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Nortriptyline plus lithium increased time to relapse in unipolar depressed patients who responded to electroconvulsive therapy
  1. Chittaranjan Andrade, MD
  1. National Institute of Mental Health and Neurosciences Bangalore, India

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QUESTION: In patients with unipolar major depression who respond to electroconvulsive therapy (ECT), is nortriptyline hydrochloride or nortriptyline plus lithium carbonate better for preventing relapse?


Randomised (allocation concealed*), blinded (clinicians, outcome assessors, and data analysts)*, placebo controlled trial with 24 weeks of follow up.


2 university based hospitals and 1 private psychiatric hospital in New Jersey, Iowa, and Pennsylvania, USA.


84 patients (mean age 57 y, 67% women) who had unipolar major depression, had had ≥60% reduction in Hamilton Depression Rating Scale scores after ECT, with a maximum score of 10 at 2 days and 4–8 days; and did not use psychotropic medication. Exclusion criteria were medical contraindications to nortriptyline or lithium. Follow up was 87%.


After stratification according to type of index episode (psychotic, medication resistant non-psychotic, or non-psychotic without medication resistance), patients were allocated to 1 of 3 groups: nortriptyline (n=27), nortriptyline plus lithium (n=28), or matching placebo (n=29). The target concentrations were 75–125 ng/ml for nortriptyline (given in 25 mg pills) and 0.5–0.9 mmol/l for lithium (given in 300 mg pills).

Main outcome measure

Time to relapse.

Main results

Time to relapse was longer in the nortriptyline (p=0.01) and the nortriptyline plus lithium (p<0.001) groups than in the placebo group. The nortriptyline plus lithium group also had a longer time to relapse than the nortriptyline alone group (p=0.04). At 24 weeks, fewer patients in the nortriptyline plus lithium group than in the placebo group relapsed {p=0.001}; relapse rates did not differ between placebo and nortriptyline alone or between nortriptyline plus lithium and nortriptyline alone (table).

Relapse rates for nortriptyline plus lithium v nortriptyline alone v placebo for depressed patients who responded to electroconvulsive therapy‡


In unipolar depressed patients who responded to electroconvulsive therapy, nortriptyline plus lithium reduced relapses and led to a longer relapse free period than did nortriptyline alone or placebo.


Many depressed patients, especially those who are medication resistant, relapse after successful ECT despite continuation treatment with antidepressant drugs. The study by Sackeim et al suggests that patients with unipolar major depression who respond to ECT should best receive a lithium plus nortriptyline combination as continuation treatment. To this extent, the consideration of continuation ECT may be delayed or averted.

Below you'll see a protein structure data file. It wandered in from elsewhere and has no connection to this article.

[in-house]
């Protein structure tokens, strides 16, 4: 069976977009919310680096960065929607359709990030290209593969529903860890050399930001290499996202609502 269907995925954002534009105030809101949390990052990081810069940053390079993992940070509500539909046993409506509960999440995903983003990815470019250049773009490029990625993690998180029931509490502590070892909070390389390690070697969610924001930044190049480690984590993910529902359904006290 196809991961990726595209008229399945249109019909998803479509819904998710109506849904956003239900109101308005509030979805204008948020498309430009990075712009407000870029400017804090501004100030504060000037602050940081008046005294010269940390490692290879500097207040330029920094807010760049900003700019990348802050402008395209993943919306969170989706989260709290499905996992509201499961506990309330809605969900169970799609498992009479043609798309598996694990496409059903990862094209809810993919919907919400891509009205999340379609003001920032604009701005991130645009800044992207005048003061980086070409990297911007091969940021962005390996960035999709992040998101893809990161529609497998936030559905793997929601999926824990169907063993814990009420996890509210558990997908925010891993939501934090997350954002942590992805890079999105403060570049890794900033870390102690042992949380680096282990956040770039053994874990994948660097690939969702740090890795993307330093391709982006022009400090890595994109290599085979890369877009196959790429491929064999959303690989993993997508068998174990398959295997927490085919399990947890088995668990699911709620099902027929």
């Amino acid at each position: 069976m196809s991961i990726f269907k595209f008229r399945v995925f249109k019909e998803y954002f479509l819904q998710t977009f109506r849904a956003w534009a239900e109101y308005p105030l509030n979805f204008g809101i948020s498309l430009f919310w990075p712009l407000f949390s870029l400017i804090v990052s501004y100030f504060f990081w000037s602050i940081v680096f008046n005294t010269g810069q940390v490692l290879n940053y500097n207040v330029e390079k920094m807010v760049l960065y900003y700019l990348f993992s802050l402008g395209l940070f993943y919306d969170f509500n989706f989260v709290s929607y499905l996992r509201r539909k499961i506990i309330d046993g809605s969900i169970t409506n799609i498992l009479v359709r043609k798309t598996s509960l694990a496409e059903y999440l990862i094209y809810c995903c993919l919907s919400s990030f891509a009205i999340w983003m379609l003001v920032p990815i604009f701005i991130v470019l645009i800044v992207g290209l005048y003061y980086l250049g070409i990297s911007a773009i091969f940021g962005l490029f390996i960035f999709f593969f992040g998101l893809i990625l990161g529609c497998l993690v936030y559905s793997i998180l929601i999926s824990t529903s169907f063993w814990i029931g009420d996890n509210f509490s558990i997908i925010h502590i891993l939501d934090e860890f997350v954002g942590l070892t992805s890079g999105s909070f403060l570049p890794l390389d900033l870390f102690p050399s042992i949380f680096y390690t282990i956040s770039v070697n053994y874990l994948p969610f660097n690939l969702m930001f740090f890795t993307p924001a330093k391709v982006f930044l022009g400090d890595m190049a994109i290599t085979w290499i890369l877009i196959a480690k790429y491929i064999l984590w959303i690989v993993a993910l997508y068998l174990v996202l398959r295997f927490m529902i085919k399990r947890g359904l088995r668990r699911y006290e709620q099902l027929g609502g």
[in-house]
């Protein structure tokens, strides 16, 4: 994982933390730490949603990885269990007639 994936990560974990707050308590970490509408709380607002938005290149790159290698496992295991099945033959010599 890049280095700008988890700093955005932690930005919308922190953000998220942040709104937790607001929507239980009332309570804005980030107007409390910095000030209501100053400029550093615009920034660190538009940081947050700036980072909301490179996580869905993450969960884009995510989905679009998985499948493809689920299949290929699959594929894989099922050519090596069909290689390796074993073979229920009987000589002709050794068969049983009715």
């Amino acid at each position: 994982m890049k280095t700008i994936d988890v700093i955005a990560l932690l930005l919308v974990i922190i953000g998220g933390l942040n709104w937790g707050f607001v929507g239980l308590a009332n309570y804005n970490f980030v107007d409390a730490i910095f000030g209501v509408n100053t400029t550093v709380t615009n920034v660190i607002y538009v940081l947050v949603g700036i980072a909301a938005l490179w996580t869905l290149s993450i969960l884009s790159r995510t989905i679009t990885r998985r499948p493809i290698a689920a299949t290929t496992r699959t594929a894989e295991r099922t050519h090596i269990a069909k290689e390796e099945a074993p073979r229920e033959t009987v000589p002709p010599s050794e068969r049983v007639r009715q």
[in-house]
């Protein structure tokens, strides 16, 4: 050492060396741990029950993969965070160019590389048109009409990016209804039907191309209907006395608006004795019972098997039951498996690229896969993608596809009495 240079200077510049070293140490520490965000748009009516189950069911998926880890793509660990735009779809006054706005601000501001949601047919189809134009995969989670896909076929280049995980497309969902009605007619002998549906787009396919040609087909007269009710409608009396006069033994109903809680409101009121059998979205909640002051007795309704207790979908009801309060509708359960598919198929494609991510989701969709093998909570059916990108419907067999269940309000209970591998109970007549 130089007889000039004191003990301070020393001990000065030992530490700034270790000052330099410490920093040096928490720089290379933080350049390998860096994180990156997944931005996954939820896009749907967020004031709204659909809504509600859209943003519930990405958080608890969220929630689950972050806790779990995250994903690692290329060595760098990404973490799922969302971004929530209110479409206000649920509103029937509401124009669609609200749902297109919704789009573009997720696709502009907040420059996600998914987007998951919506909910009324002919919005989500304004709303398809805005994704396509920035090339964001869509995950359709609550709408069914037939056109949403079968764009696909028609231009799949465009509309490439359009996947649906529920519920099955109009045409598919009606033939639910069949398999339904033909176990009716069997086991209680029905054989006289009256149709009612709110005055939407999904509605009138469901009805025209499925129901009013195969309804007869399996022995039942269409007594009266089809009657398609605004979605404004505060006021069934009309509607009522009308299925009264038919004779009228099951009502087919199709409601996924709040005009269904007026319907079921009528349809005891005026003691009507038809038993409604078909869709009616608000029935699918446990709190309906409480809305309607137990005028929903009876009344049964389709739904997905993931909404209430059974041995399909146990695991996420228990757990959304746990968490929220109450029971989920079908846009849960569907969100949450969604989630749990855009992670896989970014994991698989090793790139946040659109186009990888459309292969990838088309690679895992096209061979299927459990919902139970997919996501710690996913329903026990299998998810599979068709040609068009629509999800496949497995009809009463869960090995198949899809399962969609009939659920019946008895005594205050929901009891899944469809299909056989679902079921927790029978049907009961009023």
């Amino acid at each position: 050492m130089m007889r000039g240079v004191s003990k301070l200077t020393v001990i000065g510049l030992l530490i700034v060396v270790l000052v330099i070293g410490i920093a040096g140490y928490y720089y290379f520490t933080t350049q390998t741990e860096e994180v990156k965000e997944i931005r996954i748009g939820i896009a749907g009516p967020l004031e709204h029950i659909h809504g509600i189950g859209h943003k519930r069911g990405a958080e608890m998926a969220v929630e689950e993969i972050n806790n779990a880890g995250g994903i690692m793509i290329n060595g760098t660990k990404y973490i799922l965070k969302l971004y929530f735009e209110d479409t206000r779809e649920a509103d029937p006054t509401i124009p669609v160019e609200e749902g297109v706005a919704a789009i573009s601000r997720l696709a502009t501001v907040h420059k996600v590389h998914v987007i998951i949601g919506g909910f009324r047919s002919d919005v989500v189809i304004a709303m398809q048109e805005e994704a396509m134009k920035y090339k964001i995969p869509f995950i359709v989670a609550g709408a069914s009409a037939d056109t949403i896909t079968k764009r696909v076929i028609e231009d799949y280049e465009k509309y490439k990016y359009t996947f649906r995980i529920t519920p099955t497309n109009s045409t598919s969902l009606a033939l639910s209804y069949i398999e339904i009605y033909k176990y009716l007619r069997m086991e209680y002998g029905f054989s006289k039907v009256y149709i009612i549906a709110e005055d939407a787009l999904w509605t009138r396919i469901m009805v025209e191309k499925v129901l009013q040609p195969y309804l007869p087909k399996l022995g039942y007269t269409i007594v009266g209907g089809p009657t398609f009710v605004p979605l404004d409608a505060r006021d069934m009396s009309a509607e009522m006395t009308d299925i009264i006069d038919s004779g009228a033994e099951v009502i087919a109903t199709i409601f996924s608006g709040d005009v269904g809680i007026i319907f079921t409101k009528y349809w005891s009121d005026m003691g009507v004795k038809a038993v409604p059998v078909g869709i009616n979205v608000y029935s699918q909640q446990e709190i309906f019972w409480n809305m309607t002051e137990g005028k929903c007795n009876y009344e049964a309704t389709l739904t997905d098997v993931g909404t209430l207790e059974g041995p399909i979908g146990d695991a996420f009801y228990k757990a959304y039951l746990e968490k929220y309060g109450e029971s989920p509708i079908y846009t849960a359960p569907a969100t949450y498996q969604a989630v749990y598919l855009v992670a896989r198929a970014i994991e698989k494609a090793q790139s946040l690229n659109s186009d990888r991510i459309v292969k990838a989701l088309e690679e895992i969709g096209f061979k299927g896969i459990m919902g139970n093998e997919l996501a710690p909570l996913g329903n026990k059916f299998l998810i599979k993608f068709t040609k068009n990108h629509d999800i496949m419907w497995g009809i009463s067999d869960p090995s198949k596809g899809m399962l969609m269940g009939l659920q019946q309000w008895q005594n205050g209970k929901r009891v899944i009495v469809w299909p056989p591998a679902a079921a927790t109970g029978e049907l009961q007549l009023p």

About 30–60% of depressed patients relapse within 6 months of ECT unless they receive continuation antidepressant pharmacotherapy.1 The 24 week placebo relapse rate in this study was higher (84%), suggesting that the sample was biased towards poorer outcome. The findings of this study by Sackeim et al are hence more applicable to patients with a poor prognosis, such as those who are severely ill or medication resistant, for whom ECT may have been prescribed as a (relatively) last resort. The lithium plus nortriptyline combination may carry no advantages over nortriptyline alone in patients who are less severely ill, those who are not medication resistant, and those to whom ECT is prescribed as an early choice.

In this study, all but 1 instance of relapse with the lithium plus nortriptyline combination occurred within 5 weeks of ECT termination; in contrast, relapse continued throughout the 24 week study with placebo or nortriptyline alone. Sackeim et al therefore suggested that the earlier institution of the lithium-nortriptyline combination, such as at the start of the ECT course, may result in an earlier onset of efficacy of the combination; the early relapses may thereby be prevented. This suggestion is unsupported but is worth researching. Sackeim et al also suggested that the early relapses may be reduced if ECT is tapered and withdrawn, much as drugs are tapered and withdrawn after successful pharmacotherapy. This suggestion, also unsupported, is also worth researching. Only the study by Barton et al has investigated the issue;2 although the authors concluded that prescribing 2 extra ECT sessions at the end of a course has no advantages, their study was methodologically weak, and the data were capable of being otherwise interpreted.


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  • * See glossary.

  • p Value calculated from data in article.

  • Sources of funding: National Institute of Mental Health. Lithium carbonate supplied by Solvay Pharmaceuticals Inc, Mariette, GA, and ECT therapy devices donated by the MECTA Corporation.

  • For correspondence: Dr H A Sackeim, Department of Biological Psychiatry, New York State Psychiatric Institute, 1051 Riverside Drive, New York, NY 10032, USA. Fax +1 212 543 5854.

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